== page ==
South Africa's Animal Protection Act forbids cruelty towards animals. According to Mpho Mokoena, an inspector in the NSPCA's Farm Animal Protection Unit, large numbers of donkeys have been slaughtered using knives and hammers in rural parts of Limpopo, the Northern Cape, and North West Province. "It's extremely upsetting to see the remains," Mokoena said.

    In an incident last October SPCA officials intercepted a flatbed truck carrying 41 "crushed, dead or dying" donkeys in Limpopo. Four foreign African men were sentenced to 8 months in jail.

    The confiscation at O.R. Tambo took place on 15 February after customs officials noticed a foul smell emanating from 39 boxes labeled 'cladding'. The boxes were destined for Hong Kong.

    Four days later police raided a farm in Randfontein, confiscating more than 1,000 skins. The premises had been rented by the same man whose fraudulent shipment was blocked. (Police have not yet released the man's name, which is known to GroundUp, and did not respond to questions in time for publication.)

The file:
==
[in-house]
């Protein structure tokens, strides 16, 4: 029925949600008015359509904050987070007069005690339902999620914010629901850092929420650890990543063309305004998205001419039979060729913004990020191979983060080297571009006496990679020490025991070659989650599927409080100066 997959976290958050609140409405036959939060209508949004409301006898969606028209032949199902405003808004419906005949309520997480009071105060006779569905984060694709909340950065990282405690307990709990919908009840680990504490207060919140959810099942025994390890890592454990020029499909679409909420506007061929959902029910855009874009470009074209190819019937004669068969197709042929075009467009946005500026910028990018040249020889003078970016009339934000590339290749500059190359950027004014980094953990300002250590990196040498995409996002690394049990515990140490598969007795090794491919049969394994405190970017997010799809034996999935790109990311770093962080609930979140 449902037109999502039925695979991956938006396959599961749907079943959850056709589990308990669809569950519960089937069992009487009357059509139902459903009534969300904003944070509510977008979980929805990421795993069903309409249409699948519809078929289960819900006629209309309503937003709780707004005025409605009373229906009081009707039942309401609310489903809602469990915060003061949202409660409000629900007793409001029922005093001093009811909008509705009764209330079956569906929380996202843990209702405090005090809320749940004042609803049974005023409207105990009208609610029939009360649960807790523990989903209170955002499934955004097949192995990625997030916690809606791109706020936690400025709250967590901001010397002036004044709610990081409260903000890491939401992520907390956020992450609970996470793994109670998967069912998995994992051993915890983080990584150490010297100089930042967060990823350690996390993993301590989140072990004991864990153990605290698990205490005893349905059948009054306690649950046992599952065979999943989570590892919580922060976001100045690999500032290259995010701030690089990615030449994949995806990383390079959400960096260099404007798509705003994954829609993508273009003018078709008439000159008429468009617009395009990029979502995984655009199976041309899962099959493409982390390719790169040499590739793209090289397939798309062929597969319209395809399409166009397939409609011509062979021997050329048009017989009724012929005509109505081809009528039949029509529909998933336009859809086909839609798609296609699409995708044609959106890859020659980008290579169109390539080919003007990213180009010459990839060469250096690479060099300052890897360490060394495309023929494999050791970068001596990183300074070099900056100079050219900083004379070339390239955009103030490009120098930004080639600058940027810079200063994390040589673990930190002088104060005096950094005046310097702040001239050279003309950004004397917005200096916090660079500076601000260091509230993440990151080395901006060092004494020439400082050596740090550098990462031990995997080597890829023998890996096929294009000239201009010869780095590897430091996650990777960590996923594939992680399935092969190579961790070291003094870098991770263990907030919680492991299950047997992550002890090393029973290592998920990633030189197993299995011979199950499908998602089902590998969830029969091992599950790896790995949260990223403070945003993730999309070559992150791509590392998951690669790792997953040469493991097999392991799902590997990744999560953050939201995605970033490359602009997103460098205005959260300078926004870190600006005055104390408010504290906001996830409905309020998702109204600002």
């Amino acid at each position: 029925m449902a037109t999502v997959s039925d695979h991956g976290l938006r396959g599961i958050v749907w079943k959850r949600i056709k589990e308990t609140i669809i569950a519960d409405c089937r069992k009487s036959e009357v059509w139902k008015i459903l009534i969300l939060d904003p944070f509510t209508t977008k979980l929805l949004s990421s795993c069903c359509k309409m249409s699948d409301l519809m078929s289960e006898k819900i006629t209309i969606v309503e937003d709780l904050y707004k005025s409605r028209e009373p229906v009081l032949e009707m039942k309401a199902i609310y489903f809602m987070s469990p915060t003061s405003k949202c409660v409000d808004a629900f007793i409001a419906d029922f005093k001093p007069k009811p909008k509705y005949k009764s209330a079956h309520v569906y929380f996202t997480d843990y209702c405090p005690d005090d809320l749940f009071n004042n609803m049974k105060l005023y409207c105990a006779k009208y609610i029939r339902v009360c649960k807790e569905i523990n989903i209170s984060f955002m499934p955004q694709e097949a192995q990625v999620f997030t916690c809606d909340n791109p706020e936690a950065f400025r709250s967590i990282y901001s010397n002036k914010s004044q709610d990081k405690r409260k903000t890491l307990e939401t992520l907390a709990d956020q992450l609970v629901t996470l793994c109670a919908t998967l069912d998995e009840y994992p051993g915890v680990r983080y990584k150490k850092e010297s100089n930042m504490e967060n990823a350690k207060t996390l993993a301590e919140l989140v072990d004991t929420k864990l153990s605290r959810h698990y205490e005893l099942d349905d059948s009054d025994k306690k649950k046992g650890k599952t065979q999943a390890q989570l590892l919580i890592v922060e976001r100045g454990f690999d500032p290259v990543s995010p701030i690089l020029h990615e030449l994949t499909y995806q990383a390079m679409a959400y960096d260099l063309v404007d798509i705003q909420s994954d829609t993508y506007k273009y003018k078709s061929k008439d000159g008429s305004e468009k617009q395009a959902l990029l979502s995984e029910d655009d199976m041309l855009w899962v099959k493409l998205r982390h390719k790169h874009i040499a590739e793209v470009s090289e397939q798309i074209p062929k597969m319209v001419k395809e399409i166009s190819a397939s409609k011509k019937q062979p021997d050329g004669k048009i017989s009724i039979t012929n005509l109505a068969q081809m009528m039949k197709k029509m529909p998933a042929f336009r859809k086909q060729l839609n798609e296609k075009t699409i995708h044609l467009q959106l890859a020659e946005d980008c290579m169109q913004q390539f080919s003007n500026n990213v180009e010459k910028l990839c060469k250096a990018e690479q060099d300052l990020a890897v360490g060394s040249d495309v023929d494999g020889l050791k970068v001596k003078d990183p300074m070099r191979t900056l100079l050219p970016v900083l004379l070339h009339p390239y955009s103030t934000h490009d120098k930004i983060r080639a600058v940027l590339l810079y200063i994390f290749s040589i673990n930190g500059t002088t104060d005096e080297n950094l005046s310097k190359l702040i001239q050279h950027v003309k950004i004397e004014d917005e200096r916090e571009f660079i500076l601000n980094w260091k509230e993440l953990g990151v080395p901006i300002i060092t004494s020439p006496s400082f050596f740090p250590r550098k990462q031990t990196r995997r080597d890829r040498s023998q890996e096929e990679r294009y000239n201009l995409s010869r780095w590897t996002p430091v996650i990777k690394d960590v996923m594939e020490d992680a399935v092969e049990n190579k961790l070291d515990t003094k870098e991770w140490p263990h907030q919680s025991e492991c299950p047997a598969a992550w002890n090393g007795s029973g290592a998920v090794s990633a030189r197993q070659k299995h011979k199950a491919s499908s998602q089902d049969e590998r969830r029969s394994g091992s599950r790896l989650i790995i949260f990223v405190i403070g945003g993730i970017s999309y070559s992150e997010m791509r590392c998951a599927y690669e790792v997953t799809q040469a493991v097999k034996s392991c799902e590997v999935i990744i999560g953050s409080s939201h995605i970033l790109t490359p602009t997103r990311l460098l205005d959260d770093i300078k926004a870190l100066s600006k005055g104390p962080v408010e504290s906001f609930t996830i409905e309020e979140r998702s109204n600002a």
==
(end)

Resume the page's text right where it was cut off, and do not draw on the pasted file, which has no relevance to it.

"Government is starting to take the illegal skins issue seriously," said Ashley Ness from the Highveld Horse Care Unit (HHCU), a welfare nonprofit that has been monitoring the trade. "Hopefully this will lead to more arrests."

    Separately, the North West Department of Rural, Environmental and Agricultural Development (READ) announced on Tuesday that it was embarking on a formal "donkey production program", investing in farms and equine abattoirs for meeting Chinese demand. Provincial representatives signed a memorandum of understanding with China last year.